Unsurprisingly, 2016 was the hottest year on record — the third straight year in which worldwide temperatures have reached record levels. Ironically, Scott Pruitt, the climate change skeptic whom Donald Trump has chosen to run the Environmental Protection Agency, just happened to be testifying before a Senate committee charged with vetting his nomination when the announcement was made. So the nation was reminded simultaneously of the threat the world faces — and that the incoming Trump administration seems poised to ignore it.

The facts are plain, and verifiable. The Arctic experienced an unfathomably warm fall — up to 35 degrees warmer than usual in places — which is expected to accelerate the shrinking of the Arctic ice cap. And the Antarctic ice shelves are melting faster than scientists anticipated as warming saltwater eats away at them from below.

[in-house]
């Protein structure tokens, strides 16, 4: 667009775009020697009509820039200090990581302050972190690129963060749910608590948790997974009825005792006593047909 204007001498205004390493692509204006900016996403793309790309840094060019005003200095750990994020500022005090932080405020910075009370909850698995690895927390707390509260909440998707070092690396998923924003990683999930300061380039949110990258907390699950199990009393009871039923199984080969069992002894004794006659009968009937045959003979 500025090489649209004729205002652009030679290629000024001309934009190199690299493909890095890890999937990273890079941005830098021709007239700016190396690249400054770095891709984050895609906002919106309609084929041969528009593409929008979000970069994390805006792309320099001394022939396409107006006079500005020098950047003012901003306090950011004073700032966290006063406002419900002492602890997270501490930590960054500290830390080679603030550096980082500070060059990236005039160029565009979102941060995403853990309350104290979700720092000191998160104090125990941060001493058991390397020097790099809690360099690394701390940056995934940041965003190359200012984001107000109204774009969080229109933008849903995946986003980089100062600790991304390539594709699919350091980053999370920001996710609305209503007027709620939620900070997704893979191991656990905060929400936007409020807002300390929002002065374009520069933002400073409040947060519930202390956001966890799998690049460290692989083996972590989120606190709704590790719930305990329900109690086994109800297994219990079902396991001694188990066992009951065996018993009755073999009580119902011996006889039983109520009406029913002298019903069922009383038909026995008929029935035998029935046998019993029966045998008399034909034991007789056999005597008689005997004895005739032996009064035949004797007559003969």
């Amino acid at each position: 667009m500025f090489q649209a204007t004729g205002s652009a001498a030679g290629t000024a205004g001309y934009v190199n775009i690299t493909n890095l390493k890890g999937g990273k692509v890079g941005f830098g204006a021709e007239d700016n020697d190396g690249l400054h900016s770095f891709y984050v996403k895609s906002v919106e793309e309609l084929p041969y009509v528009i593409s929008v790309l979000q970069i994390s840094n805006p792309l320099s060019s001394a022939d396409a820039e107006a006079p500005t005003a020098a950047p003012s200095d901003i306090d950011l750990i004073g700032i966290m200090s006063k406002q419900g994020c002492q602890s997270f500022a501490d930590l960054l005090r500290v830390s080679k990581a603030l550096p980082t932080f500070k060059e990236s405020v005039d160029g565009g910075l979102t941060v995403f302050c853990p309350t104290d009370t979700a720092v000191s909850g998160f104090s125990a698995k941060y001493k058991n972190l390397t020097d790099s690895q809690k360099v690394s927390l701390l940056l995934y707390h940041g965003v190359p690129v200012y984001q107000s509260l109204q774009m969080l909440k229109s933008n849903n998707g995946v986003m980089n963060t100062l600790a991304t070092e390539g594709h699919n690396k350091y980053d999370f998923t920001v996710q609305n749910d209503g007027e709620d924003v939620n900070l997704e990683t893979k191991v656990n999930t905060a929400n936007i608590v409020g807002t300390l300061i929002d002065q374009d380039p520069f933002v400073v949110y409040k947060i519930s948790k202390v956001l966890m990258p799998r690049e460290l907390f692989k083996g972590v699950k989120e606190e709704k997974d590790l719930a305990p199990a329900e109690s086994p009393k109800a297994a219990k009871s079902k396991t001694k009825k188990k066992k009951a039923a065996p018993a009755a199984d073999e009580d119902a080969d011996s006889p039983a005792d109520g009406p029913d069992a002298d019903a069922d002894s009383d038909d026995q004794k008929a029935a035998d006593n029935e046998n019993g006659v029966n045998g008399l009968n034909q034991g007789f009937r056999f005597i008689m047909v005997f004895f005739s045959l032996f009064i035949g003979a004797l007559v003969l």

It may be quixotic to hope that President Trump or Oklahoma Atty. Gen. Pruitt will respect the science and change their tunes on global warming. It is unlikely the new administration will advance the Obama administration’s policies to address rising temperatures rather than rolling back crucial regulations. But if Trump continues to question the significant role that human activity — particularly the burning of fossil fuels — has played in increasing global temperatures, American states (led by California) and cities and countries around the world can still press forward. Trump might deny the science, but the rest of the world cannot.